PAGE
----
1. Consider a Roth Conversion
With the market being down and tax rates higher in the future, a Roth conversion at today’s tax rates eliminates the possibility of higher taxes (see our article on sunsetting tax provisions
) in retirement because qualified withdrawals are tax-free. If you believe your tax bracket will be higher in retirement, and you have the funds to pay for taxes of a Roth conversion outside the IRA, this could be a favorable strategy.
2. Spend Your Flex Dollars
If you have a flexible spending account (FSA), you can save money if you spend the pre-tax dollars before the end of the year. Otherwise, you might lose it unless your employer offers a grace period. You can use the money on dental procedures, eye care, feminine hygiene products, over-the-counter medications, sunscreen, and so much more. If you have a health savings account (HSA), note that your unused money will not waste. You can expect it to continue to grow tax-free.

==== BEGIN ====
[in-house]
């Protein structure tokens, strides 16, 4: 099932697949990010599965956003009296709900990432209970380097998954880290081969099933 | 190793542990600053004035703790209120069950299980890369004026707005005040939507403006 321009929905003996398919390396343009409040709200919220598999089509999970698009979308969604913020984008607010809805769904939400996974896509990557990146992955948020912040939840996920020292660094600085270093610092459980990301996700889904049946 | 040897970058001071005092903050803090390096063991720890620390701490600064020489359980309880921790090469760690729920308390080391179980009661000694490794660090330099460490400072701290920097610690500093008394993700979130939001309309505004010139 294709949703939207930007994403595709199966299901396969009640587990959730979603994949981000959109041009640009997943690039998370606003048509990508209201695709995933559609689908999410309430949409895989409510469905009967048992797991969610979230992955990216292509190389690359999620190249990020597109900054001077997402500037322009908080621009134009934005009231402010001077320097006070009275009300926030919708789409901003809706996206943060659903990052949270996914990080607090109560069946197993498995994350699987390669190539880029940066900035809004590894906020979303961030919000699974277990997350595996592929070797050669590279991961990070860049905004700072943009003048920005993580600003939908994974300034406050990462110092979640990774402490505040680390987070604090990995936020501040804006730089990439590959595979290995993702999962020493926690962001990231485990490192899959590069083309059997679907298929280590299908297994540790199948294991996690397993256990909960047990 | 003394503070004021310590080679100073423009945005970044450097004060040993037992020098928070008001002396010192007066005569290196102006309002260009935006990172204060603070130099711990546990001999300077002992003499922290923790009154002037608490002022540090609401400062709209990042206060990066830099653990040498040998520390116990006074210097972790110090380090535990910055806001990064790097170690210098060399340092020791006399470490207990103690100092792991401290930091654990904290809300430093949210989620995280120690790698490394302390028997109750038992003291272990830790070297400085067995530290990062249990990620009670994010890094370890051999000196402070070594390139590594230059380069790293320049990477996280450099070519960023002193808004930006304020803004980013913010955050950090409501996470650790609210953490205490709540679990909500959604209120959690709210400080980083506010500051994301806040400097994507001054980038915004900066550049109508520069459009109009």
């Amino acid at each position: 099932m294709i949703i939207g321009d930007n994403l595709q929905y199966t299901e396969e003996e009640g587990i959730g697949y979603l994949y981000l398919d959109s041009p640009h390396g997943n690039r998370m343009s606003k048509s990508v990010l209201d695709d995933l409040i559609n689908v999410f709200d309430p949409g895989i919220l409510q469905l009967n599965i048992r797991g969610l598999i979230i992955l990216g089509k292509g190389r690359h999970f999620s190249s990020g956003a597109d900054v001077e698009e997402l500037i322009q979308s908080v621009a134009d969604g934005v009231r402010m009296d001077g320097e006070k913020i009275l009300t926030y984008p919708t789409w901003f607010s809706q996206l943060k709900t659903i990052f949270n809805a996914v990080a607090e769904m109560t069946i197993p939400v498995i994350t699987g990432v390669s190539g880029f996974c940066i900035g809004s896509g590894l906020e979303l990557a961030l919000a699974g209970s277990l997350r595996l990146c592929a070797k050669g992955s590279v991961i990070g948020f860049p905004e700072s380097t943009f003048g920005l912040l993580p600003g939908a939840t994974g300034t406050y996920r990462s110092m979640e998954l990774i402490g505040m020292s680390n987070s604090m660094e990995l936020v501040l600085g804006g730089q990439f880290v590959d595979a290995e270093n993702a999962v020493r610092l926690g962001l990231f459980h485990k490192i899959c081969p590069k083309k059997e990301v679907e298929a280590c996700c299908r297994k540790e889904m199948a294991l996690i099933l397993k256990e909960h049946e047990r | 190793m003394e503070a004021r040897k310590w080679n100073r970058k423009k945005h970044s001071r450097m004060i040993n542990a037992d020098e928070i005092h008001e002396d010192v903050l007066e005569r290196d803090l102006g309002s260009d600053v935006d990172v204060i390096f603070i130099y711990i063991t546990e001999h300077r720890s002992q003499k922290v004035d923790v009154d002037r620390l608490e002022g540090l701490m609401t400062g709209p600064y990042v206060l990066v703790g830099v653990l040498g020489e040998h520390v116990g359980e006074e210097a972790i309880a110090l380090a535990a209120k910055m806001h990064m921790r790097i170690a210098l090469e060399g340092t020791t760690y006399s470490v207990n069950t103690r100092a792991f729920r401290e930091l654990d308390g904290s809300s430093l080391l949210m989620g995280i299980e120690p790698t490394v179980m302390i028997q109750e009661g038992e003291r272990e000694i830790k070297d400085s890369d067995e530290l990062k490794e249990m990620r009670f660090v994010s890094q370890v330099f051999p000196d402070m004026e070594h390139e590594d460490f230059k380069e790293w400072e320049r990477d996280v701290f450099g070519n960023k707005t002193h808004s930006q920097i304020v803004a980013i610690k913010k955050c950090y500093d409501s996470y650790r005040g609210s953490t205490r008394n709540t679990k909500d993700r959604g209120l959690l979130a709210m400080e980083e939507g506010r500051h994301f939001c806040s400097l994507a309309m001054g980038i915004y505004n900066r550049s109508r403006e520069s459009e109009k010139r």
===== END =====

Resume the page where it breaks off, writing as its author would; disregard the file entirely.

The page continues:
3. Maximize Your Retirement Contributions
If you participate in an employer-sponsored retirement plan like a 401(k), now is the time to max it out. You can contribute up to $20,500 for 2022 or up to $26,500 if you’re over 50. In the event you work for yourself, max out your Solo 401(k). The total contribution limit for 2022 is $61,000 or $67,500 for those over 50. Not only will maximizing your pre-tax retirement savings accounts help boost your retirement savings, but it can also save you on taxes.
4. Evaluate Your Health Insurance
By the end of the year, you may have already met your health insurance deductible. Therefore, it’s a great idea to receive routine care services or elective procedures that might cost you more once 2023 begins. You may want to get up to date on immunizations, schedule a skin check with your dermatologist, or finally undergo that medical procedure you’ve been considering.
5. Consider Charitable Giving to Lower Your Tax Bill
The end of the year is a great time to be generous. If you itemize deductions, you can reduce your tax bill by gifting to qualified charities. The Tax Exempt Organization Search Tool
on the IRS.gov website will help you determine whether a charity is eligible for tax-deductible donations. Note that any gifts of $250 or more will require a receipt that lists the gift amount and a description.
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